The Twilight Zone: 2019: Episode 5: Wunderkind:...

The Twilight Zone: 2019: Episode 5: Wunderkind: Ending Explained + Spoiler Talk Review

twilight zone episode 5 the wunderkind ending explained plot summary and themes

Welcome To The Heavy Spoilers Show, I’m Your Host Deffinition, this is a dimension as vast as space and as timeless as infinity. It is the middle ground between not seeing the show and and seeing it, it’s the channel where we explain it so you don’t have to. This is The Twilight Zone.

The show has just dropped it’s fifth episode in the Jordan Peele reboot and Wunderkind, is a modern commentary on politics and society as a whole.

Throughout this video, I’ll be breaking down everything that you need to know about the episode and it’s ending.

This is full spoilers ahead, so if you haven’t seen it yet then I highly recommend that you turn off now.

With that out the way, thanks for clicking the video and let’s dive into my ending explained breakdown of The Wunderkind!

Wunderkind Ending Explained

The Twilight Zone reboot has been pretty heavily criticised for it’s social commentary being so heavy handed that it’s almost hitting you over the head with it and The Wunderkind is no different.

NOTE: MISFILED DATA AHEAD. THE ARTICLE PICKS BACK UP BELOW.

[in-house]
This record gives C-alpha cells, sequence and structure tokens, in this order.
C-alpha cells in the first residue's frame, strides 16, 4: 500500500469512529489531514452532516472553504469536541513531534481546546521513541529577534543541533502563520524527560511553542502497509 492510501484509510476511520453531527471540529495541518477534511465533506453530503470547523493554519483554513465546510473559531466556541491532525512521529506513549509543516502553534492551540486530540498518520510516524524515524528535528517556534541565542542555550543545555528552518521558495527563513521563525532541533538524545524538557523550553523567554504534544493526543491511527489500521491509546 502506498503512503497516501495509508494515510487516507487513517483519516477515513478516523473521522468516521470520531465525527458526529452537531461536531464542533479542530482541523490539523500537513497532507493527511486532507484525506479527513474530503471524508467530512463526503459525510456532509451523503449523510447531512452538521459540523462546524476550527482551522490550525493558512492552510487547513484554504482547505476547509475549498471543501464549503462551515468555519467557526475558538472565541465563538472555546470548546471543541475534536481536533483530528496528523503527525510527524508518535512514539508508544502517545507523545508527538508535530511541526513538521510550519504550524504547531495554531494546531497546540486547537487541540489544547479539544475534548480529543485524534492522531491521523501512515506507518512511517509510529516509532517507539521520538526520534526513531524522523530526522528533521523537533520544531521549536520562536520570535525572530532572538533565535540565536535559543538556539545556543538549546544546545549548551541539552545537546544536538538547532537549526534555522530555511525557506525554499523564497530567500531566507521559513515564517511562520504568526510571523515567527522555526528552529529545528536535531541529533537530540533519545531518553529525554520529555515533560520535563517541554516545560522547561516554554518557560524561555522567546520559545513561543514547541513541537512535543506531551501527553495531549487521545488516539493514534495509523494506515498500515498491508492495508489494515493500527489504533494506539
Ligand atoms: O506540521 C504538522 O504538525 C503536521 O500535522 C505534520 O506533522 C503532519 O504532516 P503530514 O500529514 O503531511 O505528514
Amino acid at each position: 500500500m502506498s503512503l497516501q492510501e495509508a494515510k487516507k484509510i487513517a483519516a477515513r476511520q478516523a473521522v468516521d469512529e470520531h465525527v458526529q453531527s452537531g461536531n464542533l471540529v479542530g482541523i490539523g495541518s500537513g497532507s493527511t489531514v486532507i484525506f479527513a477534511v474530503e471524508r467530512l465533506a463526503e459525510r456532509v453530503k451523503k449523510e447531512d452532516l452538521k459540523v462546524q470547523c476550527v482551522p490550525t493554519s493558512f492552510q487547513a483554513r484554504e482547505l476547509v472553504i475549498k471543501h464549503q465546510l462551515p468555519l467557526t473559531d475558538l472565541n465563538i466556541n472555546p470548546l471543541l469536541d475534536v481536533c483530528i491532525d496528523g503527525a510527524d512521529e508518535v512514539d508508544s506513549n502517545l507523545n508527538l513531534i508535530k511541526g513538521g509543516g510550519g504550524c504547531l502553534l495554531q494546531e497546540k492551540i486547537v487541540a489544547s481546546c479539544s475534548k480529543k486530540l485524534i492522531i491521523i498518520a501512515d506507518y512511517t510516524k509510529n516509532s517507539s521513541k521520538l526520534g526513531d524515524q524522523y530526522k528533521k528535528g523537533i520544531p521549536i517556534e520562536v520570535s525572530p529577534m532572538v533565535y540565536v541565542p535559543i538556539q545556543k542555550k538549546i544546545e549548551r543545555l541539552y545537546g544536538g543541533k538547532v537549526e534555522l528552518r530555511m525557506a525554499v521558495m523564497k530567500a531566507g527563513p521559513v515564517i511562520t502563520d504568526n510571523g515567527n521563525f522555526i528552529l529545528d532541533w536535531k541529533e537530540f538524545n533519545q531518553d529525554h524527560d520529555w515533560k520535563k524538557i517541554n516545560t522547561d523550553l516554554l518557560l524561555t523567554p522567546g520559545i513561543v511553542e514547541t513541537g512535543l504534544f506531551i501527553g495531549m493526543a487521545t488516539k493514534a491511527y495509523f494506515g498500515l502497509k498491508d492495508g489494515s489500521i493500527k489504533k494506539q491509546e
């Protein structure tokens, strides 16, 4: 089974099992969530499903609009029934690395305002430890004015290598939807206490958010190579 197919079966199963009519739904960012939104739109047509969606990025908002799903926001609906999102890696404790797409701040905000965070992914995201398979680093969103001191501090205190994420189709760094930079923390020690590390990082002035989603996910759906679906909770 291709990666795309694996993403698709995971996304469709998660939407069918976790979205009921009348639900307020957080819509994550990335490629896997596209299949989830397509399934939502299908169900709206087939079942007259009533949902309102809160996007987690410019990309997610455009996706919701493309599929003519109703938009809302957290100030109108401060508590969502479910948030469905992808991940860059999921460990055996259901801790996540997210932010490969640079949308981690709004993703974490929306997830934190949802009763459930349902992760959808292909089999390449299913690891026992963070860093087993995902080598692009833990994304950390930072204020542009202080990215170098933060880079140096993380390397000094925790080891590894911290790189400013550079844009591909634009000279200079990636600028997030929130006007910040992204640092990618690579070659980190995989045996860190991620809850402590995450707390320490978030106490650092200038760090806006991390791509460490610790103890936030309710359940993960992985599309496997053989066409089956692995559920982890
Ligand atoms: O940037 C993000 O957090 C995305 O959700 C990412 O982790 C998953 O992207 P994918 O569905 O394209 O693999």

This is arguably the episode that is most steeped in politics  so rather than do the typical recap I thought I’d discuss the main themes of it.

This could be a modern reboot of the original series episode titled ‘A Good Life’ in which a young boy with God Like powers ended up ruling over a town with the anger of a malevolent being. The citizens lived in fear of their leader and smiled through gritted teeth as they were forced to bow to his every beck and call.

Raff throughout this episode finds himself in the firing line of a child with immense power and the two are tied together quite heavily.

I definitely recommend that you check that episode out as it’s one of the shows best and it’s clear why they would choose to remake it.

twilight zone episode 5 the wunderkind ending explained plot summary and themes

Themes Of The Wunderkind

The Wunderkind, on the other hand, follows Raff Hanks as he awakens on an operating table to find himself at the mercy of a mysterious voice.

The episode tells the tale of how he got there and follows his career as a presidential campaign manager that is attempting to put a young youtube sensation into the oval office.